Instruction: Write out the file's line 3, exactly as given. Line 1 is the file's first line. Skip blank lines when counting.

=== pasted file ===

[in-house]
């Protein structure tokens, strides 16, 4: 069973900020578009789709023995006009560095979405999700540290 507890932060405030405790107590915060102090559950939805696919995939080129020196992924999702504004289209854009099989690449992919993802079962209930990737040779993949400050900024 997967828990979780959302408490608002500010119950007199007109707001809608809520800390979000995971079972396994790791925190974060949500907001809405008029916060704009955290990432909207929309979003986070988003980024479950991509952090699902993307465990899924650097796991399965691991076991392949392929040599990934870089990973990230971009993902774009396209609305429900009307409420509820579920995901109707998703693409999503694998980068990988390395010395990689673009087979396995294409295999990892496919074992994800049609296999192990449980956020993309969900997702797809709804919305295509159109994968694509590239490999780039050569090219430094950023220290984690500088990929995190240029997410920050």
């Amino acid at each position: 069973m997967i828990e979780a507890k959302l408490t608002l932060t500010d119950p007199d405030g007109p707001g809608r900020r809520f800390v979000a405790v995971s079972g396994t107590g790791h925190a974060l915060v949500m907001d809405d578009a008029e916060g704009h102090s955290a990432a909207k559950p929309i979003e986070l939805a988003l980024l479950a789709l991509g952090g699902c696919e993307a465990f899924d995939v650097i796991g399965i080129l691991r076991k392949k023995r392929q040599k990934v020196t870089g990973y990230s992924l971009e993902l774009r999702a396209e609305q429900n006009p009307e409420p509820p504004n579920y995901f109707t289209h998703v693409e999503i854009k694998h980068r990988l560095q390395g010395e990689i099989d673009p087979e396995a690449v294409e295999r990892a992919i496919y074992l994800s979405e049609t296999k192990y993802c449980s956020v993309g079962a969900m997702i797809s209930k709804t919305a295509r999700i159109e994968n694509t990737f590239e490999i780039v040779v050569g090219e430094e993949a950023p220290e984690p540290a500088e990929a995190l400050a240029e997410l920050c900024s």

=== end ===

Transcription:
């Amino acid at each position: 069973m997967i828990e979780a507890k959302l408490t608002l932060t500010d119950p007199d405030g007109p707001g809608r900020r809520f800390v979000a405790v995971s079972g396994t107590g790791h925190a974060l915060v949500m907001d809405d578009a008029e916060g704009h102090s955290a990432a909207k559950p929309i979003e986070l939805a988003l980024l479950a789709l991509g952090g699902c696919e993307a465990f899924d995939v650097i796991g399965i080129l691991r076991k392949k023995r392929q040599k990934v020196t870089g990973y990230s992924l971009e993902l774009r999702a396209e609305q429900n006009p009307e409420p509820p504004n579920y995901f109707t289209h998703v693409e999503i854009k694998h980068r990988l560095q390395g010395e990689i099989d673009p087979e396995a690449v294409e295999r990892a992919i496919y074992l994800s979405e049609t296999k192990y993802c449980s956020v993309g079962a969900m997702i797809s209930k709804t919305a295509r999700i159109e994968n694509t990737f590239e490999i780039v040779v050569g090219e430094e993949a950023p220290e984690p540290a500088e990929a995190l400050a240029e997410l920050c900024s």